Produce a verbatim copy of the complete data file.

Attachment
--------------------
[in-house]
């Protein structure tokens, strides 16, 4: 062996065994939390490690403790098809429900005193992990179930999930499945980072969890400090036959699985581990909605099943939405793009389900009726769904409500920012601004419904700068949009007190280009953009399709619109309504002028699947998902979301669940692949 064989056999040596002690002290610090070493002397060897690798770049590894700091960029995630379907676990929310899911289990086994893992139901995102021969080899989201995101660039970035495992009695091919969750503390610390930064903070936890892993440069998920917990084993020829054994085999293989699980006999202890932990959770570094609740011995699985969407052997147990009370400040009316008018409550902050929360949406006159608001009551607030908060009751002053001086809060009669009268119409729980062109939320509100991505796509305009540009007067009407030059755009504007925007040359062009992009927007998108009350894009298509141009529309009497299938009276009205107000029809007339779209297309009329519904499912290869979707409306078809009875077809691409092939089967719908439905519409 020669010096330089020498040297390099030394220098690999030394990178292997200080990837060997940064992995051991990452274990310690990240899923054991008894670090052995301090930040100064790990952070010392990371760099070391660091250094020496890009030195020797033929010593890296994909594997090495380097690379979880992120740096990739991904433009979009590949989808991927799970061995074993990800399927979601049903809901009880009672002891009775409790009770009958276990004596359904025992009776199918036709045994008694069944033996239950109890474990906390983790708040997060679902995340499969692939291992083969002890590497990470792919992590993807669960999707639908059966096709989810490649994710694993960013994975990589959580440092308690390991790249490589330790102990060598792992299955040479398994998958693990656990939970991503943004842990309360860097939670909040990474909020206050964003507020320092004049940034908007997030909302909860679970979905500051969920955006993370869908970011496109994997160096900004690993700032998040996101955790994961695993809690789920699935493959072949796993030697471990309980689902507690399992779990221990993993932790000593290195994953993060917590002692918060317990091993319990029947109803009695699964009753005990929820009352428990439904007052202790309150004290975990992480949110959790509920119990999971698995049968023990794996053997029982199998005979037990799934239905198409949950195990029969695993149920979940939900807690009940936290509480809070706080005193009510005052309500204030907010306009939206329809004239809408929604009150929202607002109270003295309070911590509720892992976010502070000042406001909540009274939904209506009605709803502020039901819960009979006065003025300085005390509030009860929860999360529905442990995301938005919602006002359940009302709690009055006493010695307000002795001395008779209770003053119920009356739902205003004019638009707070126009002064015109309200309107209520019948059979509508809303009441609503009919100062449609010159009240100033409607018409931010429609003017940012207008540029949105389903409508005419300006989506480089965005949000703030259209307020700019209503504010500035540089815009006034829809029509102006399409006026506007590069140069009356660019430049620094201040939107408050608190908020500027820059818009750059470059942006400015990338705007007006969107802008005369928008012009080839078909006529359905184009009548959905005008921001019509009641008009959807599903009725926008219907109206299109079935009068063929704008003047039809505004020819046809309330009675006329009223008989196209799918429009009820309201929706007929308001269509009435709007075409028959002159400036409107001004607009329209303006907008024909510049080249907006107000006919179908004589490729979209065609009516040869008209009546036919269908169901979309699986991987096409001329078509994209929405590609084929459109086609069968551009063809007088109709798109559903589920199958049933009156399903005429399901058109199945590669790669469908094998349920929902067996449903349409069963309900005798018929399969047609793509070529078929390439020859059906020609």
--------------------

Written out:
[in-house]
């Protein structure tokens, strides 16, 4: 062996065994939390490690403790098809429900005193992990179930999930499945980072969890400090036959699985581990909605099943939405793009389900009726769904409500920012601004419904700068949009007190280009953009399709619109309504002028699947998902979301669940692949 064989056999040596002690002290610090070493002397060897690798770049590894700091960029995630379907676990929310899911289990086994893992139901995102021969080899989201995101660039970035495992009695091919969750503390610390930064903070936890892993440069998920917990084993020829054994085999293989699980006999202890932990959770570094609740011995699985969407052997147990009370400040009316008018409550902050929360949406006159608001009551607030908060009751002053001086809060009669009268119409729980062109939320509100991505796509305009540009007067009407030059755009504007925007040359062009992009927007998108009350894009298509141009529309009497299938009276009205107000029809007339779209297309009329519904499912290869979707409306078809009875077809691409092939089967719908439905519409 020669010096330089020498040297390099030394220098690999030394990178292997200080990837060997940064992995051991990452274990310690990240899923054991008894670090052995301090930040100064790990952070010392990371760099070391660091250094020496890009030195020797033929010593890296994909594997090495380097690379979880992120740096990739991904433009979009590949989808991927799970061995074993990800399927979601049903809901009880009672002891009775409790009770009958276990004596359904025992009776199918036709045994008694069944033996239950109890474990906390983790708040997060679902995340499969692939291992083969002890590497990470792919992590993807669960999707639908059966096709989810490649994710694993960013994975990589959580440092308690390991790249490589330790102990060598792992299955040479398994998958693990656990939970991503943004842990309360860097939670909040990474909020206050964003507020320092004049940034908007997030909302909860679970979905500051969920955006993370869908970011496109994997160096900004690993700032998040996101955790994961695993809690789920699935493959072949796993030697471990309980689902507690399992779990221990993993932790000593290195994953993060917590002692918060317990091993319990029947109803009695699964009753005990929820009352428990439904007052202790309150004290975990992480949110959790509920119990999971698995049968023990794996053997029982199998005979037990799934239905198409949950195990029969695993149920979940939900807690009940936290509480809070706080005193009510005052309500204030907010306009939206329809004239809408929604009150929202607002109270003295309070911590509720892992976010502070000042406001909540009274939904209506009605709803502020039901819960009979006065003025300085005390509030009860929860999360529905442990995301938005919602006002359940009302709690009055006493010695307000002795001395008779209770003053119920009356739902205003004019638009707070126009002064015109309200309107209520019948059979509508809303009441609503009919100062449609010159009240100033409607018409931010429609003017940012207008540029949105389903409508005419300006989506480089965005949000703030259209307020700019209503504010500035540089815009006034829809029509102006399409006026506007590069140069009356660019430049620094201040939107408050608190908020500027820059818009750059470059942006400015990338705007007006969107802008005369928008012009080839078909006529359905184009009548959905005008921001019509009641008009959807599903009725926008219907109206299109079935009068063929704008003047039809505004020819046809309330009675006329009223008989196209799918429009009820309201929706007929308001269509009435709007075409028959002159400036409107001004607009329209303006907008024909510049080249907006107000006919179908004589490729979209065609009516040869008209009546036919269908169901979309699986991987096409001329078509994209929405590609084929459109086609069968551009063809007088109709798109559903589920199958049933009156399903005429399901058109199945590669790669469908094998349920929902067996449903349409069963309900005798018929399969047609793509070529078929390439020859059906020609």